Plastic pollution kills thousands of animals every year. Since the beginning of the health crisis, the proliferation of single-use masks has accelerated this pollution, at the expense of increasingly vulnerable wildlife. In order to remind and raise awareness of this scourge, 30millionsdamis.fr shares the pledged photos of wildlife photographers.
Plastic waste in bird beaks, nests made of surgical masks… Animal photographers seek to raise awareness of the catastrophic impact of plastic pollution on wildlife through their symbolic lenses.
Plastic: 6th mainland
A quantity that makes people talk about “6th “Continent”: Nearly 8 million tons of plastic are dumped into the ocean every year. An ecosystem that covers more than 70% of the Earth’s surface and provides us with 70% of our oxygen. Marine animals (fish, marine mammals, turtles) are the main victims : More than 1 million people die every year from injuries, dismemberment and suffocation from this debris. According to a study by Plymouth Marine Laboratory (UK) from 2020, just to name one – not least – 100% of sea turtles have integrated plastic waste. Recently, in France, the Antibes Wildlife Rehabilitation Centre took in a hatchling found trapped in a plastic bag (10 June 2022).
Plastic: an olfactory trap
Seabirds are also severely affected. ” They choose food by smell; however, plastic can be mistaken for food due to the strong sulphur odor of algae and bacteriaexplains MedWet, an intergovernmental network dedicated to the conservation of Mediterranean wetlands. Seabirds associate this smell with food, falling into ‘smell traps’ that cause them to eat plastic instead of prey “.
Many particularly poignant images bear witness to this. In Aurélien Fayolle’s snapshot, a puffin swallows a chunk of plastic waste: ” Behind the beautiful picture, there is a sad reality that cannot be avoided.moved wildlife photographers. When it comes to plastic… According to a WWF report published in 2018, 90% of the world’s seabirds have plastic debris in their stomachs (“Plastic pollution in the Mediterranean. Let’s get out of it”). A respectable rate of 99% could be reached by 2050 if public authorities do not take drastic steps to remedy it.
Plastic: Also in town!
Not to mention the rubbish that fills the city! ” Photographing wildlife in an urban setting also means witnessing a particularly delicate scene: In Brussels, I observed a flock of white storks coming to a garbage sorting plant in the city center to feedremember photographer Thomas Jean joined 30millionsdamis.fr. After filming a few storks feeding, I saw the man blocked by a plastic bag with the Universal Recycling logo on it. The handle of the bag wraps around his neck and one of his legs. However, she was still able to fly and move on the ground. “.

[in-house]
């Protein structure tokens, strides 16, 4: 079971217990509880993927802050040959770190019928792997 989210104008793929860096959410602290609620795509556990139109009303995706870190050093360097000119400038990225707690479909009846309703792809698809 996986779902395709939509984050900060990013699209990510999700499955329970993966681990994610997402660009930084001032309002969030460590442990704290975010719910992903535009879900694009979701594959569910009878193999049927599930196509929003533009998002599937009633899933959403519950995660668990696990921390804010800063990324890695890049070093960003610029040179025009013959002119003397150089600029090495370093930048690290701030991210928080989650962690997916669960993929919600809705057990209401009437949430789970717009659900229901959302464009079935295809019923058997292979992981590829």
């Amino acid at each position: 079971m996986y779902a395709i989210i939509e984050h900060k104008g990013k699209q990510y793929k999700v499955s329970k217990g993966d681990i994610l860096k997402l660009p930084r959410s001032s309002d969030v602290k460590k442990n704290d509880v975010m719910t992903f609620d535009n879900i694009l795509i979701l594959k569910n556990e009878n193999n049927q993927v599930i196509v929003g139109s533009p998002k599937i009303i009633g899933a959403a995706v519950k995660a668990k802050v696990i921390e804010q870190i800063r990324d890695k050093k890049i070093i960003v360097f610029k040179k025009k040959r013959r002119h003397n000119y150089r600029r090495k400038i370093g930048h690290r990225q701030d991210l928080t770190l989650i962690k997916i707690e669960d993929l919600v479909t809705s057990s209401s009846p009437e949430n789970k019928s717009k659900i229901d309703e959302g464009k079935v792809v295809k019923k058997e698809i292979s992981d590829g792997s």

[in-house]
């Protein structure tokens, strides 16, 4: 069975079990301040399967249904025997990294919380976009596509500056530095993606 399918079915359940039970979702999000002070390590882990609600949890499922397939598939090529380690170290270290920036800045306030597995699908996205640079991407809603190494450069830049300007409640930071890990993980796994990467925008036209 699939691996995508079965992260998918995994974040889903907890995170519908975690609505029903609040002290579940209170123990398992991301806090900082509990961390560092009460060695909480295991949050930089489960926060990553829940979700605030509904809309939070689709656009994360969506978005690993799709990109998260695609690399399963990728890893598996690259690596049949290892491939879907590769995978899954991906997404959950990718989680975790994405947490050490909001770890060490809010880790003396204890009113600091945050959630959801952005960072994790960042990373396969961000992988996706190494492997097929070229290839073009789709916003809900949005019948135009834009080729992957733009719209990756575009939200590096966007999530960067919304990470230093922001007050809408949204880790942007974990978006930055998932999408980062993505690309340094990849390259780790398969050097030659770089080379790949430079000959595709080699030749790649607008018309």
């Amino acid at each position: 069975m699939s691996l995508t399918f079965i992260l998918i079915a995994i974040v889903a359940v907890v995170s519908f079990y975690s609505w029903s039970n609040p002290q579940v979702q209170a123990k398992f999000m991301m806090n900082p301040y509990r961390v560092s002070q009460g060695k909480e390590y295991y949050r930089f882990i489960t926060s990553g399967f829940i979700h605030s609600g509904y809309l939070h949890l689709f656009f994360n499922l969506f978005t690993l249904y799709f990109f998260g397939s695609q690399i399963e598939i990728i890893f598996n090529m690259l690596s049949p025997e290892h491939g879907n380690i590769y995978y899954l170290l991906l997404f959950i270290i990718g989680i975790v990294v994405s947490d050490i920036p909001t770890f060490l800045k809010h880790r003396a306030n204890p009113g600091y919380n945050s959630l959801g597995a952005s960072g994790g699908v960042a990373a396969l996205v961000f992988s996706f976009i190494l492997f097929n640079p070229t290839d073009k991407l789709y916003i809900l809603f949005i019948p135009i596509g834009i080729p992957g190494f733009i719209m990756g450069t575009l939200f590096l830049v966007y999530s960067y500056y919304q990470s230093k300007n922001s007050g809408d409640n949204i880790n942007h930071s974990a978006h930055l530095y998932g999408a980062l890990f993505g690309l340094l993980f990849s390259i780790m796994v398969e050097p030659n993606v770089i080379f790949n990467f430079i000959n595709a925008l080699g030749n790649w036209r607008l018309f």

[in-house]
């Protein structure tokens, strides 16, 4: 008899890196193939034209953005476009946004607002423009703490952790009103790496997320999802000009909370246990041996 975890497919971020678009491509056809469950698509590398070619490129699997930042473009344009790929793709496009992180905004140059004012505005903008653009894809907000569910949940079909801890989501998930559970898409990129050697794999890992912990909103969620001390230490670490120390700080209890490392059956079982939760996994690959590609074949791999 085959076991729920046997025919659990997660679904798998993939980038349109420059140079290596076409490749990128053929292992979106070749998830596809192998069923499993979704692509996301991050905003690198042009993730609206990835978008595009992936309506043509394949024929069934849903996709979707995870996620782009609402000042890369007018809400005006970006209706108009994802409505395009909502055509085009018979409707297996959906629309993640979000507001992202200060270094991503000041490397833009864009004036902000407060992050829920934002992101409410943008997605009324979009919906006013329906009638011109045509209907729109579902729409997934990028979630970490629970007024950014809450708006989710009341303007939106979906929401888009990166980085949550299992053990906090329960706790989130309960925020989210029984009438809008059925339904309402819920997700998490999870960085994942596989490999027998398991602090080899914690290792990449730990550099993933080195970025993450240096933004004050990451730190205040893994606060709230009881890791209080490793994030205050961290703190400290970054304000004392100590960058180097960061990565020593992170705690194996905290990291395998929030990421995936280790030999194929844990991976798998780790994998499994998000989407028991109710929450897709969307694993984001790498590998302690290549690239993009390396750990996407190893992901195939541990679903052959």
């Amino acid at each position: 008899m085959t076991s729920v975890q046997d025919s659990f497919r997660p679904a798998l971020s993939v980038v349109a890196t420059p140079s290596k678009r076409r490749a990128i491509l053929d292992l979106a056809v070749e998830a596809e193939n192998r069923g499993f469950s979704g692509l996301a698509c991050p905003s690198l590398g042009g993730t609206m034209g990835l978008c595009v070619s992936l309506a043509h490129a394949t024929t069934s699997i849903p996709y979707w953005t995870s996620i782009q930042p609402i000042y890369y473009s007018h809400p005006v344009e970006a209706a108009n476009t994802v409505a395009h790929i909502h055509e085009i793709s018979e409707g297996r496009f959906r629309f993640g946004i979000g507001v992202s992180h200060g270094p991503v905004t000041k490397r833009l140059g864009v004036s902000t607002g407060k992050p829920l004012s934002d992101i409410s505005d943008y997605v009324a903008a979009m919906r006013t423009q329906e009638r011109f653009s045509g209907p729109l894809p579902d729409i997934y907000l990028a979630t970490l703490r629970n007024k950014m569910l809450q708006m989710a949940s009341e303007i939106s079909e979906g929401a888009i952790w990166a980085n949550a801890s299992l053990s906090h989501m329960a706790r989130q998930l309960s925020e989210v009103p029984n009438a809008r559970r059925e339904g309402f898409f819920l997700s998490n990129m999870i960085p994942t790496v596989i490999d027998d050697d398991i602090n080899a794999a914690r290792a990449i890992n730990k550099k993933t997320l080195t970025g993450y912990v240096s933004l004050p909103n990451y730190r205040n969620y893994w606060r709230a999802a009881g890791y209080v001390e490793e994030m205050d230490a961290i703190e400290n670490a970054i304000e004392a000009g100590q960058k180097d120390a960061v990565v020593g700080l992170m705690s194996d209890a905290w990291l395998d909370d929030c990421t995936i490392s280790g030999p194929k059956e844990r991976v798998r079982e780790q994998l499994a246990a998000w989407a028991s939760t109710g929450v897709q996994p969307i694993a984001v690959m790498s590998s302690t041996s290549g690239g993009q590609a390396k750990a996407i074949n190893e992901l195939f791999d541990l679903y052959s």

Despite all his efforts, unfortunately the photographer was unable to catch the poor stork and free it from this obstacle. He then came up with the idea of immortalizing the scene to raise public awareness. ” Is it enough to just think about the composition of the plastic bag and put the “green” logo on it?ask T. Jean. This photo alone answers the question: Unfortunately, our consumption and use of plastic bags has led to real wildlife traps. »
Plastic: The scourge of a deepening health crisis
If known and condemned now, plastic pollution will continue to increase. In question: The health crisis related to Covid-19. The surgical masks that are supposed to protect against the pandemic are themselves made from plastic fibers, much of which contain polypropylene, a thermoplastic used to make bottle caps that can be deadly to wildlife.
A Dutch study published in the journal Animal Biology in March 2021 warned that these one-time protections would kill many animals. Trapped with these discarded items, exhausted and some didn’t survive. Others died after ingesting the waste, like a poor Magellanic penguin found dead on a beach in Brazil during the pandemic with a mask in its stomach.Some already infamous images speak for themselves. In January 2021, photographer Mohd Rasfan immortalized macaque monkeys chewing rubber bands from used masks high above Kuala Lumpur, Malaysia.
Plastics: Act fast!
Despite the easing of health restrictions, the scourge continues. In early June 2022, on the occasion of the Cusset (03) Eco-Nature Photography Festival, photographer Frederic Tiller made an unfortunate discovery. As he observed jackdaws nesting in the city’s tall trees – a species that has become as common as rock pigeons – he saw disposable surgical masks in the middle of the branches as they formed in the hollow of a plane tree a lair. ” Signs that the species does not hesitate to test new materials, which are not without risks to their offspring ‘, exclaimed the wildlife photographer.
Choosing ecologically responsible packaging is up to all of us, citizens and “consumers”. Countries take necessary measures to reduce the flow of plastics at sea and on land.